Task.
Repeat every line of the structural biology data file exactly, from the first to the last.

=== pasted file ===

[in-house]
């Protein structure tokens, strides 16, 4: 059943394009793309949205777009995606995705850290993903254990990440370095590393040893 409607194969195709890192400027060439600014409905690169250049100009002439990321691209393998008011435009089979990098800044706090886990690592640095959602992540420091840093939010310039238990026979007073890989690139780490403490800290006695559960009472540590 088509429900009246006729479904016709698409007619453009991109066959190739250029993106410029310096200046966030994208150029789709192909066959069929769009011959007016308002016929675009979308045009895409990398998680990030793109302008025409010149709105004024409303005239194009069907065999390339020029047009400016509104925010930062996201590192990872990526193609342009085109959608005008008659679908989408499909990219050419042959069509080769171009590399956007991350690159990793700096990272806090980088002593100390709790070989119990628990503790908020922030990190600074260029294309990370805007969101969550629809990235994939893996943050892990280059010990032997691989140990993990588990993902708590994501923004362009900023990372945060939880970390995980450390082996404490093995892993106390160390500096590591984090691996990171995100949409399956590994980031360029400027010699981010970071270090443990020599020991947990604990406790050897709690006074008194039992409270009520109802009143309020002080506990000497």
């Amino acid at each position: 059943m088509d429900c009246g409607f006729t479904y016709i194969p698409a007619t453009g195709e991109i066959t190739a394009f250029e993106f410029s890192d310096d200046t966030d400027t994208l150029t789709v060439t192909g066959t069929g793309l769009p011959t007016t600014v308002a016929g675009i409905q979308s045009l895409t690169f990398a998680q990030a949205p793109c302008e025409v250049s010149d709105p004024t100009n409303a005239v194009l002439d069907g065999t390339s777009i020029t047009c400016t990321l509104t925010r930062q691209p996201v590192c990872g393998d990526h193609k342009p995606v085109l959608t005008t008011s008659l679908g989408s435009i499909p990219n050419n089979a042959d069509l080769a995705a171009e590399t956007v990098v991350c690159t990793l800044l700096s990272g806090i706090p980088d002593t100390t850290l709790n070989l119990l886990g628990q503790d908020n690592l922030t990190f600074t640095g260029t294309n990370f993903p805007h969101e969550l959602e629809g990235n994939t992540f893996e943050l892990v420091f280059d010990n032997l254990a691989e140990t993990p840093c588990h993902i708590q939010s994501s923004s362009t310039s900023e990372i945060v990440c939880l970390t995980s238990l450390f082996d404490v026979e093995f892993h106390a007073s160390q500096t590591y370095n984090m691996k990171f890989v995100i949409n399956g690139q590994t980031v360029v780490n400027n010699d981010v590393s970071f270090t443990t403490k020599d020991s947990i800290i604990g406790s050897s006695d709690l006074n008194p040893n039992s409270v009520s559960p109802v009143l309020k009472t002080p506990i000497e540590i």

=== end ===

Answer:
[in-house]
């Protein structure tokens, strides 16, 4: 059943394009793309949205777009995606995705850290993903254990990440370095590393040893 409607194969195709890192400027060439600014409905690169250049100009002439990321691209393998008011435009089979990098800044706090886990690592640095959602992540420091840093939010310039238990026979007073890989690139780490403490800290006695559960009472540590 088509429900009246006729479904016709698409007619453009991109066959190739250029993106410029310096200046966030994208150029789709192909066959069929769009011959007016308002016929675009979308045009895409990398998680990030793109302008025409010149709105004024409303005239194009069907065999390339020029047009400016509104925010930062996201590192990872990526193609342009085109959608005008008659679908989408499909990219050419042959069509080769171009590399956007991350690159990793700096990272806090980088002593100390709790070989119990628990503790908020922030990190600074260029294309990370805007969101969550629809990235994939893996943050892990280059010990032997691989140990993990588990993902708590994501923004362009900023990372945060939880970390995980450390082996404490093995892993106390160390500096590591984090691996990171995100949409399956590994980031360029400027010699981010970071270090443990020599020991947990604990406790050897709690006074008194039992409270009520109802009143309020002080506990000497």
């Amino acid at each position: 059943m088509d429900c009246g409607f006729t479904y016709i194969p698409a007619t453009g195709e991109i066959t190739a394009f250029e993106f410029s890192d310096d200046t966030d400027t994208l150029t789709v060439t192909g066959t069929g793309l769009p011959t007016t600014v308002a016929g675009i409905q979308s045009l895409t690169f990398a998680q990030a949205p793109c302008e025409v250049s010149d709105p004024t100009n409303a005239v194009l002439d069907g065999t390339s777009i020029t047009c400016t990321l509104t925010r930062q691209p996201v590192c990872g393998d990526h193609k342009p995606v085109l959608t005008t008011s008659l679908g989408s435009i499909p990219n050419n089979a042959d069509l080769a995705a171009e590399t956007v990098v991350c690159t990793l800044l700096s990272g806090i706090p980088d002593t100390t850290l709790n070989l119990l886990g628990q503790d908020n690592l922030t990190f600074t640095g260029t294309n990370f993903p805007h969101e969550l959602e629809g990235n994939t992540f893996e943050l892990v420091f280059d010990n032997l254990a691989e140990t993990p840093c588990h993902i708590q939010s994501s923004s362009t310039s900023e990372i945060v990440c939880l970390t995980s238990l450390f082996d404490v026979e093995f892993h106390a007073s160390q500096t590591y370095n984090m691996k990171f890989v995100i949409n399956g690139q590994t980031v360029v780490n400027n010699d981010v590393s970071f270090t443990t403490k020599d020991s947990i800290i604990g406790s050897s006695d709690l006074n008194p040893n039992s409270v009520s559960p109802v009143l309020k009472t002080p506990i000497e540590i």